Time magazine has apologised for including the word "feminist" in its poll of words that should be banned in 2015.
The magazine's managing editor Nancy Gibbs issued the following apology, which now precedes the poll itself:
"Time apologises for the execution of this poll; the word ‘feminist’ should not have been included in a list of words to ban.
"While we meant to invite debate about some ways the word was used this year, that nuance was lost, and we regret that its inclusion has become a distraction from the important debate over equality and justice."
Time's apology comes after many expressed outrage that the word "feminist" was included phrases like "said no one ever" and "obvi" as a word to ban next year.
Many on Twitter accused the magazine of being outdated...
TIME magazine wants to ban the word feminist hello 1954 called they want their ideals back— charlie (@cutequeer96) November 13, 2014
While I was watching HP today: We landed on a comet, and Time called for a ban on the word feminist. One giant leap forward, two steps back.— Daniel Dalton (@wordsbydan) November 12, 2014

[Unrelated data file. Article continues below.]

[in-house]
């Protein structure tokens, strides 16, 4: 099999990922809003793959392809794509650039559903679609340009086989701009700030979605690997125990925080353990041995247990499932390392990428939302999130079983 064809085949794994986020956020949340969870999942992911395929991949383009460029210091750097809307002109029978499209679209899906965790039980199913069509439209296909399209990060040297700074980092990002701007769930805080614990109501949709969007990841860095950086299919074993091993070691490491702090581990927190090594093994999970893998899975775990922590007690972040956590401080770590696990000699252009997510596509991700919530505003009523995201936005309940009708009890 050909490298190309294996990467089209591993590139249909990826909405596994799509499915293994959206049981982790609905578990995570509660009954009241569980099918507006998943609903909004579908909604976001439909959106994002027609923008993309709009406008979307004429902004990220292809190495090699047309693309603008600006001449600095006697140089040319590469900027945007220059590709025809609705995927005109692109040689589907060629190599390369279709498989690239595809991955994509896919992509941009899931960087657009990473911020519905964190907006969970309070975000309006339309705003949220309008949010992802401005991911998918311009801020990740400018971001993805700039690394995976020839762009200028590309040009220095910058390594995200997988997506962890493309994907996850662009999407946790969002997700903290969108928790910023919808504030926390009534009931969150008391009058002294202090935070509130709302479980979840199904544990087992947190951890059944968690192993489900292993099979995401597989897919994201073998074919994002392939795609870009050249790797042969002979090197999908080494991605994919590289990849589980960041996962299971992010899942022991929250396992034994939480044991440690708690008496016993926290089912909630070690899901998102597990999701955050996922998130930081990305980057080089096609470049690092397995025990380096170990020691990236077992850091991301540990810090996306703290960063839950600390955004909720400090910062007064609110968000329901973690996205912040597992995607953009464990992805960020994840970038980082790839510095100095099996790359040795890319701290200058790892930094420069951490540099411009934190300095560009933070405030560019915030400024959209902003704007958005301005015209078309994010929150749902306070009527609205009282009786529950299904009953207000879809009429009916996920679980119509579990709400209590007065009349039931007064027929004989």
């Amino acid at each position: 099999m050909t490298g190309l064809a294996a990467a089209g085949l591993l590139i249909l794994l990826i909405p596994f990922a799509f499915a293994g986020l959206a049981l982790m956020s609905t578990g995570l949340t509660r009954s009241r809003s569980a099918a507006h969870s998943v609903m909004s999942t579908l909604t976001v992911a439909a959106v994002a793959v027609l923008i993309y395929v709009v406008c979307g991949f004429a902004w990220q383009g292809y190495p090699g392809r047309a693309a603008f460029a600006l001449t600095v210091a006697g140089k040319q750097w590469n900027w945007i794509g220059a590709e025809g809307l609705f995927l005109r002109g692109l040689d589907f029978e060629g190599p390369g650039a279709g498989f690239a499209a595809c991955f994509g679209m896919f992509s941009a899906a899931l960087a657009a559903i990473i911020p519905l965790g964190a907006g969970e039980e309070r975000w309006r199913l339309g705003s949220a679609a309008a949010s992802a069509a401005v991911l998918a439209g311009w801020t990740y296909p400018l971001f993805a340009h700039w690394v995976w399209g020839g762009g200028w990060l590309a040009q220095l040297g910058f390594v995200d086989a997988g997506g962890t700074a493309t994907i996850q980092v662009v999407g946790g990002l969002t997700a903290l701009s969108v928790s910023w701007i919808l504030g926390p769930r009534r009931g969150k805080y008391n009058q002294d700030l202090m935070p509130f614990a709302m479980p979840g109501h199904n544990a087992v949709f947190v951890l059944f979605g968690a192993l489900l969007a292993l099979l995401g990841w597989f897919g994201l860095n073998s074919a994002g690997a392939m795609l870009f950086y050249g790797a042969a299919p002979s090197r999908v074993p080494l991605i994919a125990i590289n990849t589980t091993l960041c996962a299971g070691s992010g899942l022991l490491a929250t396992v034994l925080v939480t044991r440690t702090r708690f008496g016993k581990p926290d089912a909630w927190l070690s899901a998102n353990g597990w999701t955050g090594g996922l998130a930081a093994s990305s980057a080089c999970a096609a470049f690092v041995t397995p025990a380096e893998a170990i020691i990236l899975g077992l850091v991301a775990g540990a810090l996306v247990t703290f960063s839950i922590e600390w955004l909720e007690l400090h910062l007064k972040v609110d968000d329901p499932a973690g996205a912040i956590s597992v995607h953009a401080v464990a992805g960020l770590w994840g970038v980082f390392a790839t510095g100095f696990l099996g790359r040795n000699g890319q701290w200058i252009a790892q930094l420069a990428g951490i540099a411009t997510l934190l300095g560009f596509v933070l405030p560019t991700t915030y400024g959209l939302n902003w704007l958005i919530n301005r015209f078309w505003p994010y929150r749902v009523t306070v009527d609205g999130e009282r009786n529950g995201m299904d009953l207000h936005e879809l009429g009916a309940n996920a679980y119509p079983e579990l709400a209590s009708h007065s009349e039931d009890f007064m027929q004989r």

While many others pointed out why the word feminism needs to exist.
Really, @TIME? "Feminist" as a trendy word that should be banned? I'm sorry you're sick of hearing it. I'm sick of living in a sexist world.— Shelley Ann Clark (@ShelleyAnnClark) November 12, 2014
An online petition was even started, asking members of the public to sign if they were offended by Time's suggestion.
"Aside from the fact that free speech is a human right (and thus asking to ban any word is ludicrous), Time should remember the word 'feminism' refers to a philosophy filled with varying viewpoints and perspectives on gender issues," the petition states.
"Placing it next to slang words like 'yassss,' 'obvi,' 'om nom nom,' 'turnt' and 'literally' is outrageous. Feminism is not a buzzword; it's a movement with decades of history.
"Feminism seeks to free women of gendered societal oppression by increasing individual choice, educating about bodily autonomy, seeking equal justice under the law, and ending strict gendered expectations - yes, including those made of men."
The petition has received 23,868 signatures, and counting.